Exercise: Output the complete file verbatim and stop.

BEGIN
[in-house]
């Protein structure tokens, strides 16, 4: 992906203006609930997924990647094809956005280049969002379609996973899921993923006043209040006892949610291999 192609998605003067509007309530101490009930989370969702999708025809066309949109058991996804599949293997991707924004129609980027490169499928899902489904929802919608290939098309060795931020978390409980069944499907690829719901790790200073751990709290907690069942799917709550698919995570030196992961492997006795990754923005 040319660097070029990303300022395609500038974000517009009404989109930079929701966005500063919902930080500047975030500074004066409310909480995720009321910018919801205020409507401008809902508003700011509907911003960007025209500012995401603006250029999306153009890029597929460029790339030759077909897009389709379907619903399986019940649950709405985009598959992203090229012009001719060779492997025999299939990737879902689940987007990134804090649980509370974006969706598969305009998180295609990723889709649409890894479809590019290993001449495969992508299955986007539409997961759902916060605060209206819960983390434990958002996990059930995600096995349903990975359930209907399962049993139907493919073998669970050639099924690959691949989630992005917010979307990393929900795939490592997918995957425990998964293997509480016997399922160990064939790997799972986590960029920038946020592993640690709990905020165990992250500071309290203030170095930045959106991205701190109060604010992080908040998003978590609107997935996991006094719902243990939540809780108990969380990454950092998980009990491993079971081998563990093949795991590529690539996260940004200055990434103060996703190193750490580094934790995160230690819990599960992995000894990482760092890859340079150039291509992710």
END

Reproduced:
[in-house]
């Protein structure tokens, strides 16, 4: 992906203006609930997924990647094809956005280049969002379609996973899921993923006043209040006892949610291999 192609998605003067509007309530101490009930989370969702999708025809066309949109058991996804599949293997991707924004129609980027490169499928899902489904929802919608290939098309060795931020978390409980069944499907690829719901790790200073751990709290907690069942799917709550698919995570030196992961492997006795990754923005 040319660097070029990303300022395609500038974000517009009404989109930079929701966005500063919902930080500047975030500074004066409310909480995720009321910018919801205020409507401008809902508003700011509907911003960007025209500012995401603006250029999306153009890029597929460029790339030759077909897009389709379907619903399986019940649950709405985009598959992203090229012009001719060779492997025999299939990737879902689940987007990134804090649980509370974006969706598969305009998180295609990723889709649409890894479809590019290993001449495969992508299955986007539409997961759902916060605060209206819960983390434990958002996990059930995600096995349903990975359930209907399962049993139907493919073998669970050639099924690959691949989630992005917010979307990393929900795939490592997918995957425990998964293997509480016997399922160990064939790997799972986590960029920038946020592993640690709990905020165990992250500071309290203030170095930045959106991205701190109060604010992080908040998003978590609107997935996991006094719902243990939540809780108990969380990454950092998980009990491993079971081998563990093949795991590529690539996260940004200055990434103060996703190193750490580094934790995160230690819990599960992995000894990482760092890859340079150039291509992710």